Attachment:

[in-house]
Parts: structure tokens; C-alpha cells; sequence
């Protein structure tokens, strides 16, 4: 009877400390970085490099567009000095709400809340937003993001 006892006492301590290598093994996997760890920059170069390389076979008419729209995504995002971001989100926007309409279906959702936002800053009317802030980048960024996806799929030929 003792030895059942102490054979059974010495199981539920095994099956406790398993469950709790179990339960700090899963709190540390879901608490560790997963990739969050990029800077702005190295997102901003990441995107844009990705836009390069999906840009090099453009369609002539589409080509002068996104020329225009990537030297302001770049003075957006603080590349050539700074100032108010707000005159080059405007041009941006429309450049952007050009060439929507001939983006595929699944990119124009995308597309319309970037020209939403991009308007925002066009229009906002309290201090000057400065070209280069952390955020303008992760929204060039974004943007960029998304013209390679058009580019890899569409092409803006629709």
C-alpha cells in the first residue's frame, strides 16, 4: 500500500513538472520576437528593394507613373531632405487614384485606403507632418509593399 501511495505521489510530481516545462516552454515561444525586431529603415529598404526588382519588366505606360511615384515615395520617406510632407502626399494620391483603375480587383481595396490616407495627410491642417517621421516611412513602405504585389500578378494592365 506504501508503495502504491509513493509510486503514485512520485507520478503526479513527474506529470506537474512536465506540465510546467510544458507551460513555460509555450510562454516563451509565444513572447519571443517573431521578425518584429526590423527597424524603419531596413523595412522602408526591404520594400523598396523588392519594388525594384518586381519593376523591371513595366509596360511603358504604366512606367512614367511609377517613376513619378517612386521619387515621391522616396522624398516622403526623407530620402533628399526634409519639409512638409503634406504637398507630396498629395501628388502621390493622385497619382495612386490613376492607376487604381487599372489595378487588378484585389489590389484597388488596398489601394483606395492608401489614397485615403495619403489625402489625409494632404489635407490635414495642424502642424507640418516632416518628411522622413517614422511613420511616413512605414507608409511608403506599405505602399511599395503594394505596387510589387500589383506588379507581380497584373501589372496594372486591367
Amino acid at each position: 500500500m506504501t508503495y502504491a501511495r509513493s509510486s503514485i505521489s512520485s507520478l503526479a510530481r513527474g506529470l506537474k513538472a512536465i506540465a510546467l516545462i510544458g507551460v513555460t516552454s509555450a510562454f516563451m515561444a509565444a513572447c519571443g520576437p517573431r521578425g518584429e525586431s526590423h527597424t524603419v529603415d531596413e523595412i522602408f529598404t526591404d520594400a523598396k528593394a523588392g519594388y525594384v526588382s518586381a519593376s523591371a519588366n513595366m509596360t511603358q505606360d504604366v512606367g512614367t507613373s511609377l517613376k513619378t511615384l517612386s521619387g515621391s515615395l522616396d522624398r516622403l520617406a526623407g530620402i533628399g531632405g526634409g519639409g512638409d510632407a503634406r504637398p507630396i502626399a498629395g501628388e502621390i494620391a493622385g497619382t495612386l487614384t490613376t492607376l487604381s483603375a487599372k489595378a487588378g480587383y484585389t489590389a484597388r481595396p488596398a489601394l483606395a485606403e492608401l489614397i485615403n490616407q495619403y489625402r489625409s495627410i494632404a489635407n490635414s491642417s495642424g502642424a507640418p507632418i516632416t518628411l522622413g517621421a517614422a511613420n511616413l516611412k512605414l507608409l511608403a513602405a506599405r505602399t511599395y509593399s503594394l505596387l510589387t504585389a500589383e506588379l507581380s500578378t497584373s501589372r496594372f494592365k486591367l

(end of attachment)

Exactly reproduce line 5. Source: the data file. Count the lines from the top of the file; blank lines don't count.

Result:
Amino acid at each position: 500500500m506504501t508503495y502504491a501511495r509513493s509510486s503514485i505521489s512520485s507520478l503526479a510530481r513527474g506529470l506537474k513538472a512536465i506540465a510546467l516545462i510544458g507551460v513555460t516552454s509555450a510562454f516563451m515561444a509565444a513572447c519571443g520576437p517573431r521578425g518584429e525586431s526590423h527597424t524603419v529603415d531596413e523595412i522602408f529598404t526591404d520594400a523598396k528593394a523588392g519594388y525594384v526588382s518586381a519593376s523591371a519588366n513595366m509596360t511603358q505606360d504604366v512606367g512614367t507613373s511609377l517613376k513619378t511615384l517612386s521619387g515621391s515615395l522616396d522624398r516622403l520617406a526623407g530620402i533628399g531632405g526634409g519639409g512638409d510632407a503634406r504637398p507630396i502626399a498629395g501628388e502621390i494620391a493622385g497619382t495612386l487614384t490613376t492607376l487604381s483603375a487599372k489595378a487588378g480587383y484585389t489590389a484597388r481595396p488596398a489601394l483606395a485606403e492608401l489614397i485615403n490616407q495619403y489625402r489625409s495627410i494632404a489635407n490635414s491642417s495642424g502642424a507640418p507632418i516632416t518628411l522622413g517621421a517614422a511613420n511616413l516611412k512605414l507608409l511608403a513602405a506599405r505602399t511599395y509593399s503594394l505596387l510589387t504585389a500589383e506588379l507581380s500578378t497584373s501589372r496594372f494592365k486591367l